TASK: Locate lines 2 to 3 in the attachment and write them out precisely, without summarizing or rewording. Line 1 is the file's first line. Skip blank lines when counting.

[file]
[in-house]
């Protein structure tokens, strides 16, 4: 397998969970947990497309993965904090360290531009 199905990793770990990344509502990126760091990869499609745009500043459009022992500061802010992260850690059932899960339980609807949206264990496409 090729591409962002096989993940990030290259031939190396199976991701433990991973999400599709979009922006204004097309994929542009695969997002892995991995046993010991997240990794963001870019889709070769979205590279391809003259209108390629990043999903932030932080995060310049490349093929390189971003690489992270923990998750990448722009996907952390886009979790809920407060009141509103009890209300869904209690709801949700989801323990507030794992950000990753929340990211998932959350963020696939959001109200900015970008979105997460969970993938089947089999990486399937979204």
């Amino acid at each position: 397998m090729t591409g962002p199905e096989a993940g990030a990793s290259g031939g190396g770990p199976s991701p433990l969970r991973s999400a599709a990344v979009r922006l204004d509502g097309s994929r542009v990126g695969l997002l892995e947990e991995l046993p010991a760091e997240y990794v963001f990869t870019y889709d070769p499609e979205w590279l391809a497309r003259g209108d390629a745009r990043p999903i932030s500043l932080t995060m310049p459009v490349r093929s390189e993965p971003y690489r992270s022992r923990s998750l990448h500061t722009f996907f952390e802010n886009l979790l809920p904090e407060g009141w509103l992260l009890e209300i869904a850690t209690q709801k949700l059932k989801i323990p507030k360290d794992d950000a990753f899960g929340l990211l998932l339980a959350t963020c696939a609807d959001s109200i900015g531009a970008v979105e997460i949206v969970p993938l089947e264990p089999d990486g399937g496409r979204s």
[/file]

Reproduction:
């Protein structure tokens, strides 16, 4: 397998969970947990497309993965904090360290531009 199905990793770990990344509502990126760091990869499609745009500043459009022992500061802010992260850690059932899960339980609807949206264990496409 090729591409962002096989993940990030290259031939190396199976991701433990991973999400599709979009922006204004097309994929542009695969997002892995991995046993010991997240990794963001870019889709070769979205590279391809003259209108390629990043999903932030932080995060310049490349093929390189971003690489992270923990998750990448722009996907952390886009979790809920407060009141509103009890209300869904209690709801949700989801323990507030794992950000990753929340990211998932959350963020696939959001109200900015970008979105997460969970993938089947089999990486399937979204």
């Amino acid at each position: 397998m090729t591409g962002p199905e096989a993940g990030a990793s290259g031939g190396g770990p199976s991701p433990l969970r991973s999400a599709a990344v979009r922006l204004d509502g097309s994929r542009v990126g695969l997002l892995e947990e991995l046993p010991a760091e997240y990794v963001f990869t870019y889709d070769p499609e979205w590279l391809a497309r003259g209108d390629a745009r990043p999903i932030s500043l932080t995060m310049p459009v490349r093929s390189e993965p971003y690489r992270s022992r923990s998750l990448h500061t722009f996907f952390e802010n886009l979790l809920p904090e407060g009141w509103l992260l009890e209300i869904a850690t209690q709801k949700l059932k989801i323990p507030k360290d794992d950000a990753f899960g929340l990211l998932l339980a959350t963020c696939a609807d959001s109200i900015g531009a970008v979105e997460i949206v969970p993938l089947e264990p089999d990486g399937g496409r979204s």